Poland’s government has approved an AAU sale to an unnamed buyer, teeing up the first publicly-known trade of the inter-governmental emission units for at least two years as the deadline to balance national Kyoto Protocol books approaches.
“We will issue the details after the contract will be signed,” a spokeswoman for Poland’s environment ministry said by email on Thursday, after confirming that the government had approved a trade of unspecified size.
No further details, including the price agreed, were available.
The deal comes as nations look to ‘true-up’ their emission unit levels for the 2008-2012 first commitment period of the Kyoto Protocol ahead of a Nov. 18 deadline.
Yet with most nations already comfortably in balance, analysts expect minimal governmental activity to add to the previous deals inked for at least 400 million units in total.
Over 100 million units had been held in registries by private entities up until the end of last year, UN records show, heightening a risk that investors could be left holding worthless units as the AAUs are automatically cancelled after the deadline.
Poland has been the biggest AAU seller to date, according to a report by Austria’s Joanneum Research Institute.
It has sold 138 million AAUs to Spain, Japan, Ireland and the World Bank, which operated funds to procure the units on behalf of governments struggling to meet their Kyoto goals.
AAUs changed hands for as much as €14 each in 2008, but prices fell to below €1 by 2012 as the economic downturn helped cut emissions in potential buyer nations and developers issued vast numbers of UN offset credits.
“I don’t expect many more AAU trades. There could be some final tidying up, but why leave it to the last minute with today’s prices?” said Frank Melum, an analyst with Thomson Reuters Point Carbon.
He said Spain and Luxembourg might be the most likely buyers as EU data in 2013 suggested they had a Kyoto shortfall.
Under UN rules, governments can use AAUs or CER and ERU offsets to meet Kyoto targets, giving them some flexibility as to whether they cut emissions domestically or buy units from abroad.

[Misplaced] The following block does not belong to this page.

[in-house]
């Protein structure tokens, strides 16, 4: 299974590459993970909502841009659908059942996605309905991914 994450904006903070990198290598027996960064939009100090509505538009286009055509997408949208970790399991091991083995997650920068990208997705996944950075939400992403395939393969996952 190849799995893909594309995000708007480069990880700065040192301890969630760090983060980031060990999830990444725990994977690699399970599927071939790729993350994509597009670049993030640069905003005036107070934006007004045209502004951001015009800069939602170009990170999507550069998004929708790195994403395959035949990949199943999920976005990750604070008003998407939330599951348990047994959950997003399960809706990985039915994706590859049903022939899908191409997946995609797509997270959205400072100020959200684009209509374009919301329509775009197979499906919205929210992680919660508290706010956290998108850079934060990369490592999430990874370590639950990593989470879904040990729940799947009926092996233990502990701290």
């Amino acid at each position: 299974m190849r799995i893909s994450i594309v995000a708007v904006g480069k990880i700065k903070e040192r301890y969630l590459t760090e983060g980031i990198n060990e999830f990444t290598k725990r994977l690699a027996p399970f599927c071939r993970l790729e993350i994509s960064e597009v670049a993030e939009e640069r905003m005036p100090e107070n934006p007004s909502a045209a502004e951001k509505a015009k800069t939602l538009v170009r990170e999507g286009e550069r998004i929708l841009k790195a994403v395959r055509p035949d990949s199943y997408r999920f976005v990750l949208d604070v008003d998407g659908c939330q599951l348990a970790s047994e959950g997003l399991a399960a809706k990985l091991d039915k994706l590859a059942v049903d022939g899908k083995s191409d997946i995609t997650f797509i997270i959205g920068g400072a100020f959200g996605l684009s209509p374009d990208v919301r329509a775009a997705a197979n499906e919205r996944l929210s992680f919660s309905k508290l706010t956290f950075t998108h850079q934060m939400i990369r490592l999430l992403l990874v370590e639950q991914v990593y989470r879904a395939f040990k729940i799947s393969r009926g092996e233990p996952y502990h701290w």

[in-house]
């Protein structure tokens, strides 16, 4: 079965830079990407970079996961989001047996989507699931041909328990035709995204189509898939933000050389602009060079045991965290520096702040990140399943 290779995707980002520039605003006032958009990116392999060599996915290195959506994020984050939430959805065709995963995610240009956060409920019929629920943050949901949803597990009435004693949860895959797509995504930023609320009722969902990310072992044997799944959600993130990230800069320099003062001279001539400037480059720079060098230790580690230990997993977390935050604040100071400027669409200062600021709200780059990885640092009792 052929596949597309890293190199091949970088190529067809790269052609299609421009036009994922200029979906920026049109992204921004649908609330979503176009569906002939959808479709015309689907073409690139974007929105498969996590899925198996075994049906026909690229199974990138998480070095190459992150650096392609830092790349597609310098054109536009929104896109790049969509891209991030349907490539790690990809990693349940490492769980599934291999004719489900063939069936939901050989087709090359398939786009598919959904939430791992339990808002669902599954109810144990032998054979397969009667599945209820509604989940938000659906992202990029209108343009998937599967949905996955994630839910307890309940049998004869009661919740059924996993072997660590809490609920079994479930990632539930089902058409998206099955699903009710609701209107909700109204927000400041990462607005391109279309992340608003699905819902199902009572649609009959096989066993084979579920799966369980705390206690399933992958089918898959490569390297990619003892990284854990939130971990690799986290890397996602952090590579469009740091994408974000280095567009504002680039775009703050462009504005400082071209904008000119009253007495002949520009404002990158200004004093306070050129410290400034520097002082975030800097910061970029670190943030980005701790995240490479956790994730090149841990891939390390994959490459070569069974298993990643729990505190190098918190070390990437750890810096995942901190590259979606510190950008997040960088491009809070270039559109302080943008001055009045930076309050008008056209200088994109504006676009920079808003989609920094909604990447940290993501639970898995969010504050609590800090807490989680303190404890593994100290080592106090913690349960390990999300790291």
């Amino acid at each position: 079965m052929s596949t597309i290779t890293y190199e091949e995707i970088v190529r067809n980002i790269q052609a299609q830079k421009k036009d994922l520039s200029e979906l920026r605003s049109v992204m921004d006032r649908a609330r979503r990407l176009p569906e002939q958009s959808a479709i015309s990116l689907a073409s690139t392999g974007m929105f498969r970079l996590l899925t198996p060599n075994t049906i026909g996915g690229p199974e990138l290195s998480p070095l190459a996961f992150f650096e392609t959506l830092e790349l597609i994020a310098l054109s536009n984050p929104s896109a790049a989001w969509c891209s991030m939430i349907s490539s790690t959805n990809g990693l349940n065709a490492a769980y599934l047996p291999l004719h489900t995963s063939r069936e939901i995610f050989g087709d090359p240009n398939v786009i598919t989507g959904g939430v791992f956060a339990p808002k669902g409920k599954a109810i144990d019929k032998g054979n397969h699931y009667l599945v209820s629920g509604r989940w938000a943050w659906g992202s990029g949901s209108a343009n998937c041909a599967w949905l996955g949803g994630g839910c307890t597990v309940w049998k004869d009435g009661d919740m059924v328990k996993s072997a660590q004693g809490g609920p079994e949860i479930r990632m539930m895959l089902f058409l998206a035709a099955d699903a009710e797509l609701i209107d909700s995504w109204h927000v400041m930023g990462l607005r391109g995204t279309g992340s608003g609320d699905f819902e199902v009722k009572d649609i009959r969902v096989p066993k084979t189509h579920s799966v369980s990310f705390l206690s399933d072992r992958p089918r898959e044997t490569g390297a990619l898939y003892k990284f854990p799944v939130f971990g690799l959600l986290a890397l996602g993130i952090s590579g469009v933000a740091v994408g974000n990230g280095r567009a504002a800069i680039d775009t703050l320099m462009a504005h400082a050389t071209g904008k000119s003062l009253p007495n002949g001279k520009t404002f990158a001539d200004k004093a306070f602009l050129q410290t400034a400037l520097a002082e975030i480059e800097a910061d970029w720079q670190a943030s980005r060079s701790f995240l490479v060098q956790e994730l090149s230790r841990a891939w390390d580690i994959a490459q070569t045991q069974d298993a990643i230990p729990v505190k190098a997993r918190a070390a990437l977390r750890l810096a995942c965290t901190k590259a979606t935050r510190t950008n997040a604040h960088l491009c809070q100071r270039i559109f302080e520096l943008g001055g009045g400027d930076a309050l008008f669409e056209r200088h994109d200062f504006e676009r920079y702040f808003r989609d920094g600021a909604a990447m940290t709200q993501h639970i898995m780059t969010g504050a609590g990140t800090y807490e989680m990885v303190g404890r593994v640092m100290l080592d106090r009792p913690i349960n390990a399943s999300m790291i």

Eastern European nations were the sellers, having a massive collective surplus of around 12 billion as their emissions collapsed in the 1990s after the fall of the Soviet Union.
AAUs were bought on condition that seller governments used the money to implement environmentally-friendly policies and measures under so-called Green Investment Schemes.
While most Kyoto Protocol nations kept their AAU allocations, UN records suggest at least 110 million of the units were still held by private entities in national registry accounts at the end of last year, including 53 million in Russia, 48 million in the EU, and 11 million in Switzerland.
While Japan allowed its companies to use AAUs to meet domestic emission goals, making its firms keen buyers, UN records show just 0.2 million were left in private accounts by the end of 2014.
New Zealand’s government announced earlier this month it will ensure that private holders of cancelled AAUs generated in the country will get access to an equal amount of other permits in its domestic carbon market.
But it said any company still holding units originating in other nations will have those cancelled without compensation. Some 3 million of the units were held in private accounts in New Zealand’s registry at end-2014.
While AAUs have been virtually worthless for several years, as the final deadline approaches there could be a greater risk of unscrupulous sellers seeking to offload the units.
Carbon Pulse has learned of one seller offering several million AAUs in recent weeks, claiming that the government registry holding them was no longer able to properly cancel the units.
By Ben Garside – email@example.com